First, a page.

Alberta Sports Connection board will have a Native perspective

Tuesday, February 14th, 2017 6:01pm


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Kody Taylor has been appointed to the Alberta Sports Connection board of directors.

By Sam Laskaris
Windspeaker Contributor

An Ojibwe woman has been named to the Board of Directors for Alberta’s agency responsible for promoting and developing sport in the province.

Kody Taylor, who moved to Edmonton from Manitoba last year, is one of 10 individuals selected to serve as directors for the Alberta Sports Connection.

The board members were introduced at a news conference in Calgary this past Thursday.
Taylor, a member of Manitoba’s Berens River First Nation, is one of eight new people on the board. She was appointed to a three-year term.

Andrew Ference, who played 17 seasons in the National Hockey League before retiring last year, was not only named to the board but will be its chair as well.

Others named to the board include a pair of Olympians; wrestler Erica Wiebe, who won a gold medal at last year’s Summer Olympics in Rio, and Helen Upperton, a bobsledder who captured a silver medal at the 2010 Winter Olympics in Vancouver.

Taylor, 29, is looking forward to serving on the board.

“It’s going to be exciting,” she said. “I didn’t know anybody else on the board before. We all have these completely different experiences. I think it’s a really good balance.”

Taylor has been working as the youth initiatives co-ordinator for the Alberta Native Friendship Centres Association in Edmonton since last August. Prior to that she had worked for five years with the Manitoba Badminton Association, moving her way up to the assistant executive director position.

While in Manitoba, Taylor also worked in various capacities for the Riverton and District Friendship Centre. She grew up in the small Manitoba community of Riverton, known for being the boyhood home of former NHL star Reggie Leach.

Taylor is related to the ex-pro, who is also Ojibwe, as her grandmother and Leach are first cousins.

Besides being involved with her community centre in Manitoba, Taylor was also active with the Friendship Centre Movement on a national scale. For five years she was a member of the National Association of Friendship Centre’s Aboriginal Youth Council. She served as the council’s president from 2010-12. This opportunity allowed her to travel to various events, including ones in New York and Finland.

Taylor has been presented with various accolades. She is a former recipient of the Manitoba Aboriginal Youth Achievement Award. She was also presented with a Queen Elizabeth II Diamond Jubilee Medal.

Taylor is also anxiously anticipating working with the Alberta Sports Connection. “Anything like this is a learning experience,” she said. “I’ll definitely get more board experience, which is always a good thing.”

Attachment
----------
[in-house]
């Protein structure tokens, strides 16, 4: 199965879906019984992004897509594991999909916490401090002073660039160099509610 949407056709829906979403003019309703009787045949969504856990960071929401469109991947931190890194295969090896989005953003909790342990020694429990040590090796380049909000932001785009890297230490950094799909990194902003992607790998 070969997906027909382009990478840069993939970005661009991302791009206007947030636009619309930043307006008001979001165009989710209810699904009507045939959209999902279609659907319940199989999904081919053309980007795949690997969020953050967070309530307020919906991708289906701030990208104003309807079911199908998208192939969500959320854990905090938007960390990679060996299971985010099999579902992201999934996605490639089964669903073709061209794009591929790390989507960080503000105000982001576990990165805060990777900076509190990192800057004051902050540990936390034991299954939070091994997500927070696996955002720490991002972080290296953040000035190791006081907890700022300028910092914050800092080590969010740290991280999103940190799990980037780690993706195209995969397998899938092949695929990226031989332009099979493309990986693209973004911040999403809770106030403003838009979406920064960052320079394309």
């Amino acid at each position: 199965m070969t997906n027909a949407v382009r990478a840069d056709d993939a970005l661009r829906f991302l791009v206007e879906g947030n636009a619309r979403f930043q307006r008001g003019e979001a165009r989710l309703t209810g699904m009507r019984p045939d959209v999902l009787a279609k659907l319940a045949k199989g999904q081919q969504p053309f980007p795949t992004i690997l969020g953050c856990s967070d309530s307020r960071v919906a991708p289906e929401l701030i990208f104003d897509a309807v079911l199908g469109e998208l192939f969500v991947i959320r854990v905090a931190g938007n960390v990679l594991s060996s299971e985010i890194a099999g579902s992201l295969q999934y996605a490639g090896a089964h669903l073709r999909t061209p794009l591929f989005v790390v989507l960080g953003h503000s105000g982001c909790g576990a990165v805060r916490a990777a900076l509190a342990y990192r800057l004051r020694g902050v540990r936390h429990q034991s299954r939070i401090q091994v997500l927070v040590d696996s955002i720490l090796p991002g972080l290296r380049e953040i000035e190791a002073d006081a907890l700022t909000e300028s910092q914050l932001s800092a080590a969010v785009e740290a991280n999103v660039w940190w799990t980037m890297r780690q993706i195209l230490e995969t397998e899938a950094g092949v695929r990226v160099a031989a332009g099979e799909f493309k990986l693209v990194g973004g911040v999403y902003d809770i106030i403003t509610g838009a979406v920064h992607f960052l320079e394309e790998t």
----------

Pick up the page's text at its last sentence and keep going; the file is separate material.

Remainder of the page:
A total of 38 candidates were interviewed for positions on the board. Taylor is the only Indigenous person that was selected.

Alberta Premier Rachel Notley attended the news conference last week introducing the board members. She felt it was important to include a wide variety of people from across the province on the board.

“We have heard loud and clear from Albertans that they want their agencies, boards and commissions to better reflect our growing and diverse province,” Notley said in a news release. “So that’s exactly what we are doing, because when boards are reflective of the communities they serve, they serve those communities better.”

Ricardo Miranda, Alberta’s Minister of Culture and Tourism, who also attended last week’s news conference, is looking forward to seeing what the Alberta Sports Connection board members will be able to collectively do.

“With the diversity and depth of experience of this new team, I’m excited to see everything they can accomplish as they work together to make Alberta’s sport system the best in Canada,” he said. Taylor believes her previous experiences will be an asset to the board.

“I think the big thing I can bring is my grassroots perspective,” she said.

Besides her work with the Manitoba Badminton Association, Taylor is a single parent with an eight-year-old son named Chayce. He’s participated in hockey, soccer, badminton, karate and swimming programs.

“I know the barriers to affording sports and recreation,” Taylor said. “There is a high cost. I can bring my perspective forward.”

Taylor is also well educated, possessing a pair of degrees from the University of Manitoba. She earned her first B.A., majoring in Native Studies with a minor in Ojibwe Language, in 2014. Two years later she got another B.A., majoring in Political Science with a minor in Native Studies.

Taylor is scheduled to attend her first Alberta Sports Connection board meeting on Feb. 24 in Calgary. A second meeting, which will also be staged in Calgary, is expected to take place in May.